Social games are free-to-play games; it's totally different. So you have to think about, "Whoa, the guy has not invested anything over the game -- not a single dime!" So how do I get him through the menu -- if there's a menu -- how do I get him through the tutorial, and how do I get him hooked to the game -- as quickly as possible? And this is the game design [element] which is, I think, the most difficult part.
Obviously it's social, so you have to think about how is it better with friends. So we have this abbreviation: BWF. Better With Friends. What is the BWF of your game? So is it just visits, or can you upgrade something, can you help, can you ask for parts, can you staff something, can you play together asynchronously, can you play synchronously? Different stuff like that.
How do you feel about the current implementations of social mechanics in games? Are they robust enough? Do you see a lot of potential for growth there?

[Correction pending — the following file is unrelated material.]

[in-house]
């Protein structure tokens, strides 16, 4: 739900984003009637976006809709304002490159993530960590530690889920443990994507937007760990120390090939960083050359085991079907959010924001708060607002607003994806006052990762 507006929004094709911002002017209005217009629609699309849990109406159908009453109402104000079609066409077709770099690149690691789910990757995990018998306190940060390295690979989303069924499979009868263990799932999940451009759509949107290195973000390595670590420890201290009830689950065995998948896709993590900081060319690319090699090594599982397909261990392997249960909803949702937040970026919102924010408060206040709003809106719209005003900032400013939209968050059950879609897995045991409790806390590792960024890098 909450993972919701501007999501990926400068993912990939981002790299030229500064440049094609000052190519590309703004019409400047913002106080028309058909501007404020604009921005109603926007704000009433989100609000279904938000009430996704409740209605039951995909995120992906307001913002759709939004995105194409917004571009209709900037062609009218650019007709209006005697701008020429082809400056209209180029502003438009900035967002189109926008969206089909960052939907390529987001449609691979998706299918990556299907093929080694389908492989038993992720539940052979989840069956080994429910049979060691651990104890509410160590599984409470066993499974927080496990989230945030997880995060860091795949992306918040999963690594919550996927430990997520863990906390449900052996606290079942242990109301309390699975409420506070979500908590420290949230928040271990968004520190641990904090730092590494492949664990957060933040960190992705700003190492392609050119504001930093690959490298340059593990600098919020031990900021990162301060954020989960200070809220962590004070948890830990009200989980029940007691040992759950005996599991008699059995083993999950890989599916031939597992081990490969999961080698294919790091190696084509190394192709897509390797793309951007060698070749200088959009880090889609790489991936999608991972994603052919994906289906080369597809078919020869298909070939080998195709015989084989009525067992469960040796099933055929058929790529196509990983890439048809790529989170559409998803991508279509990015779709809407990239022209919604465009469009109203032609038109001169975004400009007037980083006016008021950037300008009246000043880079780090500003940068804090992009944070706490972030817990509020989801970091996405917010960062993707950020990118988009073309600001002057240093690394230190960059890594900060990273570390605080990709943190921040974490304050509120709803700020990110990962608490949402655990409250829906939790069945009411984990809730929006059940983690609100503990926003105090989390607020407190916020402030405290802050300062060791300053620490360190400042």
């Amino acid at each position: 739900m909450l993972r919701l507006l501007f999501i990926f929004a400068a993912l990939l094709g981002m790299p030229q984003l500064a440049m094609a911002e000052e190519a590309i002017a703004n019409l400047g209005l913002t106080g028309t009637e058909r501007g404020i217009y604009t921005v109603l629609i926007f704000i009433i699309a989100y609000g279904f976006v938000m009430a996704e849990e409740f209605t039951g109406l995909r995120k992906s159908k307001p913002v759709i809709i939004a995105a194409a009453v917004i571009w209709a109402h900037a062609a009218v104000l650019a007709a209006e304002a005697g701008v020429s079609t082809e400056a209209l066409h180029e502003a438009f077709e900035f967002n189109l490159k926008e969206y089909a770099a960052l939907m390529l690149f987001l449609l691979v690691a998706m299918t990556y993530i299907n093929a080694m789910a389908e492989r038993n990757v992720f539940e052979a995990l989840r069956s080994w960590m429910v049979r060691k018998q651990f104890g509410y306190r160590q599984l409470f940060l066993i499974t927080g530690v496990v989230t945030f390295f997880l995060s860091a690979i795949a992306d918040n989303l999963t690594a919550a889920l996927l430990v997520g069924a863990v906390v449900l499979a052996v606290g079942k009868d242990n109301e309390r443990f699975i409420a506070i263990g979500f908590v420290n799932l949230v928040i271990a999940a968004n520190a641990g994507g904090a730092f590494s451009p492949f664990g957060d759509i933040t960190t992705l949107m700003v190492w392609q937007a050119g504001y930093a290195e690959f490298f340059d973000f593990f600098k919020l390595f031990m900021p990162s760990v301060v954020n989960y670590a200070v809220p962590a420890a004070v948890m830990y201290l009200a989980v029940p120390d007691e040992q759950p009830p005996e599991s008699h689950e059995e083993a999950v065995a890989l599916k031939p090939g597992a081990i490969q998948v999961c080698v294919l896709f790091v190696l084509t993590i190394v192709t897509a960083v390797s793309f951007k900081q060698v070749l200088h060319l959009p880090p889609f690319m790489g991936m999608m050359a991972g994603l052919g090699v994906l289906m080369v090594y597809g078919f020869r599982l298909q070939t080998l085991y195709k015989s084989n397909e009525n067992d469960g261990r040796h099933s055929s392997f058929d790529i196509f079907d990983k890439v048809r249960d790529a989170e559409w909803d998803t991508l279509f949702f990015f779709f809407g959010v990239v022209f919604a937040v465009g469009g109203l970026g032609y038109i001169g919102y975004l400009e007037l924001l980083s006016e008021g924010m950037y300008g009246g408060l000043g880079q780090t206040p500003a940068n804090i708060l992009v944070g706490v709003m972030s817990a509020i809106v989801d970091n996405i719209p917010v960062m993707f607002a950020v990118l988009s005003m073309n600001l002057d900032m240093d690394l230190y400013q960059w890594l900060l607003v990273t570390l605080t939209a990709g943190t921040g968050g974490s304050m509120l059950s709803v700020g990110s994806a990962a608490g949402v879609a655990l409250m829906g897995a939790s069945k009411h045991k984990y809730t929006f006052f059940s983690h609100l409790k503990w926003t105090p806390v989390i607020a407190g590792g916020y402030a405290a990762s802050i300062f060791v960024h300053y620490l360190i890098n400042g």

HS: Yeah. Obviously. Take a look at it. I've done social games now four years, when I did Tower Bloxx there was Jetman. It was this lousy game, probably coded in one day, a guy was flying through a cave. But it was pretty fun, it was a high score-driven game.
Now moving four years forward, you have games like CityVille, Pioneer Trail from Zynga, Kabam games, Digital Chocolate games, and Zombie Lane -- great game -- and now Magic Land. So it has really evolved. So why would the progression stop here? So I think it will evolve, as it has done from four years ago with Jetman and Scrabulous and Tower Bloxx. So it will evolve again in the next years.